nep-cmp New Economics Papers
on Computational Economics
Issue of 2014‒08‒25
ten papers chosen by

  1. Design of Supply Chain Networks with Supply Disruptions using Genetic Algorithm By Taha, Raghda; Abdallah, Khaled; Sadek, Yomma; El-Kharbotly, Amin; Afia, Nahid
  2. Complex Networks Analysis of European International Trade: An Agent-Based Model By Kırer, Hale; Çırpıcı, Yasemin; Eren, Ercan
  3. Economic Impact of Climate Change on the Turkish Economy: Selected Results from CGE Applications By Dudu, Hasan; Çakmak, Erol Hasan
  4. Modeling Firm Heterogeneity in International Trade: Do Structural Effects Matter? By Roberto Roson; Kazuhiko Oyamada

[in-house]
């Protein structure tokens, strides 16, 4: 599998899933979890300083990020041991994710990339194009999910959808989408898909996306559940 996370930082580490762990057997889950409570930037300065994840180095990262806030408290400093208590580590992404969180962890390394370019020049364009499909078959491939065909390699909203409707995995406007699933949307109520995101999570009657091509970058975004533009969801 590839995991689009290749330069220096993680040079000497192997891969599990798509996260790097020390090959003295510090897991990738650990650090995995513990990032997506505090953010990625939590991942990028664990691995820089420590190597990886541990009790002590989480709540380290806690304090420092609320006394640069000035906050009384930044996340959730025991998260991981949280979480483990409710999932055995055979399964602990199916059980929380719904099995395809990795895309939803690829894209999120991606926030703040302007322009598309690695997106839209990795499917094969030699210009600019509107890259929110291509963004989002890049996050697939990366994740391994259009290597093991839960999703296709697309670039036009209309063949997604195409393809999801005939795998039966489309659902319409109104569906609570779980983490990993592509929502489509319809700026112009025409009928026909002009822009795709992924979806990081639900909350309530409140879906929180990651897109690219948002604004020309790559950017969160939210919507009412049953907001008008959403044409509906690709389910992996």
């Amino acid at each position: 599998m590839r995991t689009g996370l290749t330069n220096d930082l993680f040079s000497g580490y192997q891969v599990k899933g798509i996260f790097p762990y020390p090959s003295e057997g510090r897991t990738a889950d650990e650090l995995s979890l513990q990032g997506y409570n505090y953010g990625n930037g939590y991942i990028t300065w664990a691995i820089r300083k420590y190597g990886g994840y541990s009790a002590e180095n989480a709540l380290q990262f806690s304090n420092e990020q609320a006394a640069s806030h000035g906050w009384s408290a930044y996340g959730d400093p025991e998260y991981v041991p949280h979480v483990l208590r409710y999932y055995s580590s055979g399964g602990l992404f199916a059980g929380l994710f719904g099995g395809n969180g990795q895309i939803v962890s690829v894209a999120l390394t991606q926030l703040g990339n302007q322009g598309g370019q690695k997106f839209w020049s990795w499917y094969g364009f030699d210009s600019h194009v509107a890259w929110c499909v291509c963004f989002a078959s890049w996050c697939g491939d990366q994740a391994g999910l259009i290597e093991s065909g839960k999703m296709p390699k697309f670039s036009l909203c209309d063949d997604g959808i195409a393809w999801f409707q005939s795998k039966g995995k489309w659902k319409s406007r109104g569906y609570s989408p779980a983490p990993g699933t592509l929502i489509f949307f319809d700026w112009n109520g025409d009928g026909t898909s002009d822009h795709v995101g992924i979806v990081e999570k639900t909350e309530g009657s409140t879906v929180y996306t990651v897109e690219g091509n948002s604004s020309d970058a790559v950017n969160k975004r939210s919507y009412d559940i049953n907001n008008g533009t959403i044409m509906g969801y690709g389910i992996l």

5. The Effect of Corporate Tax Rate Reduction: A simulation analysis with a small open economy DSGE model for Japan (Japanese) By HASUMI Ryo
  6. Introduction. Improving the Toolbox: New Advances in Agent-Based and Computational Models By Jean-Luc Gaffard; Mauro Napoletano
  7. Contagious Synchronization and Endogenous Network Formation in Financial Networks By Christoph Aymanns and Co-Pierre Georg
  8. Ecosystems - Burden or Bounty? By Richard Damania; Pasquale Lucio Scandizzo; Ann Jeannette Glauber
  9. A Monte Carlo Method using PDE Expansions for a Diversifed Equity Index Model By David Heath; Eckhard Platen
  10. China's regional vulnerability to drought and its mitigation strategies under climate change: Data envelopment analysis and analytic hierarchy process integrated approach By Xiao-Chen Yuan; Qian Wang; Ke Wang; Bing Wang; Ju-Liang Jin; Yi-Ming Wei

  1. By: Taha, Raghda; Abdallah, Khaled; Sadek, Yomma; El-Kharbotly, Amin; Afia, Nahid